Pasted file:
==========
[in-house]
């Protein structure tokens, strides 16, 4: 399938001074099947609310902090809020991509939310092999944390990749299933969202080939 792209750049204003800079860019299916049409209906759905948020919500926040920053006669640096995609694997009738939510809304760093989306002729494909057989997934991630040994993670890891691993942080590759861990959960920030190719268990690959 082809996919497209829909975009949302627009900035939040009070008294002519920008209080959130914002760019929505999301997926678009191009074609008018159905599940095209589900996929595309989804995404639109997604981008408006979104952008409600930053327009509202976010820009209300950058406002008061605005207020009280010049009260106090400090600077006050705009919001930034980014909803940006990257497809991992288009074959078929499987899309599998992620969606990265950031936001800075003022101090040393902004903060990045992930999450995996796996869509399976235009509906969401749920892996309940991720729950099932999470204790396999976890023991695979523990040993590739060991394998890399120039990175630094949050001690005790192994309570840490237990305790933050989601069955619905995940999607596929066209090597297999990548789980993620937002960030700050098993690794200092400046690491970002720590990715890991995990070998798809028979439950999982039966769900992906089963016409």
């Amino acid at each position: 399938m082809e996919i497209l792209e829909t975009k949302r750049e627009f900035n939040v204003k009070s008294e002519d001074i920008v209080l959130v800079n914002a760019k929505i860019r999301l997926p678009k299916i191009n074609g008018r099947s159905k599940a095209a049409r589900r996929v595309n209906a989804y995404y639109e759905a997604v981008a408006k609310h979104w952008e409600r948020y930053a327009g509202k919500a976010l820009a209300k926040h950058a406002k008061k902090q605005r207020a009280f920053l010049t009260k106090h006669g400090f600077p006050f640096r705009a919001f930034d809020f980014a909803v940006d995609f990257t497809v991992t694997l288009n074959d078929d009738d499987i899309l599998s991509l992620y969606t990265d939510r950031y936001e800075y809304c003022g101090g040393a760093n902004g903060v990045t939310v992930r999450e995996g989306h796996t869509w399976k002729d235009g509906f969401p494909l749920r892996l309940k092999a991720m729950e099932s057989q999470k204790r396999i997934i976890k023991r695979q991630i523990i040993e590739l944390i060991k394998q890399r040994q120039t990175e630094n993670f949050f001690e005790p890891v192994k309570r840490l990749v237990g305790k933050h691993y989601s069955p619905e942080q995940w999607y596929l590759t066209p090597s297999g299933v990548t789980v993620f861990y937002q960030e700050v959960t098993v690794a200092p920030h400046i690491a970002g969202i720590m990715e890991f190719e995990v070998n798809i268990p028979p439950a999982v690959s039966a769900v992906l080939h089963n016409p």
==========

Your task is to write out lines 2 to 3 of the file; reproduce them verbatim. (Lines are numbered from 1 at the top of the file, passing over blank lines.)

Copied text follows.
């Protein structure tokens, strides 16, 4: 399938001074099947609310902090809020991509939310092999944390990749299933969202080939 792209750049204003800079860019299916049409209906759905948020919500926040920053006669640096995609694997009738939510809304760093989306002729494909057989997934991630040994993670890891691993942080590759861990959960920030190719268990690959 082809996919497209829909975009949302627009900035939040009070008294002519920008209080959130914002760019929505999301997926678009191009074609008018159905599940095209589900996929595309989804995404639109997604981008408006979104952008409600930053327009509202976010820009209300950058406002008061605005207020009280010049009260106090400090600077006050705009919001930034980014909803940006990257497809991992288009074959078929499987899309599998992620969606990265950031936001800075003022101090040393902004903060990045992930999450995996796996869509399976235009509906969401749920892996309940991720729950099932999470204790396999976890023991695979523990040993590739060991394998890399120039990175630094949050001690005790192994309570840490237990305790933050989601069955619905995940999607596929066209090597297999990548789980993620937002960030700050098993690794200092400046690491970002720590990715890991995990070998798809028979439950999982039966769900992906089963016409």
């Amino acid at each position: 399938m082809e996919i497209l792209e829909t975009k949302r750049e627009f900035n939040v204003k009070s008294e002519d001074i920008v209080l959130v800079n914002a760019k929505i860019r999301l997926p678009k299916i191009n074609g008018r099947s159905k599940a095209a049409r589900r996929v595309n209906a989804y995404y639109e759905a997604v981008a408006k609310h979104w952008e409600r948020y930053a327009g509202k919500a976010l820009a209300k926040h950058a406002k008061k902090q605005r207020a009280f920053l010049t009260k106090h006669g400090f600077p006050f640096r705009a919001f930034d809020f980014a909803v940006d995609f990257t497809v991992t694997l288009n074959d078929d009738d499987i899309l599998s991509l992620y969606t990265d939510r950031y936001e800075y809304c003022g101090g040393a760093n902004g903060v990045t939310v992930r999450e995996g989306h796996t869509w399976k002729d235009g509906f969401p494909l749920r892996l309940k092999a991720m729950e099932s057989q999470k204790r396999i997934i976890k023991r695979q991630i523990i040993e590739l944390i060991k394998q890399r040994q120039t990175e630094n993670f949050f001690e005790p890891v192994k309570r840490l990749v237990g305790k933050h691993y989601s069955p619905e942080q995940w999607y596929l590759t066209p090597s297999g299933v990548t789980v993620f861990y937002q960030e700050v959960t098993v690794a200092p920030h400046i690491a970002g969202i720590m990715e890991f190719e995990v070998n798809i268990p028979p439950a999982v690959s039966a769900v992906l080939h089963n016409p």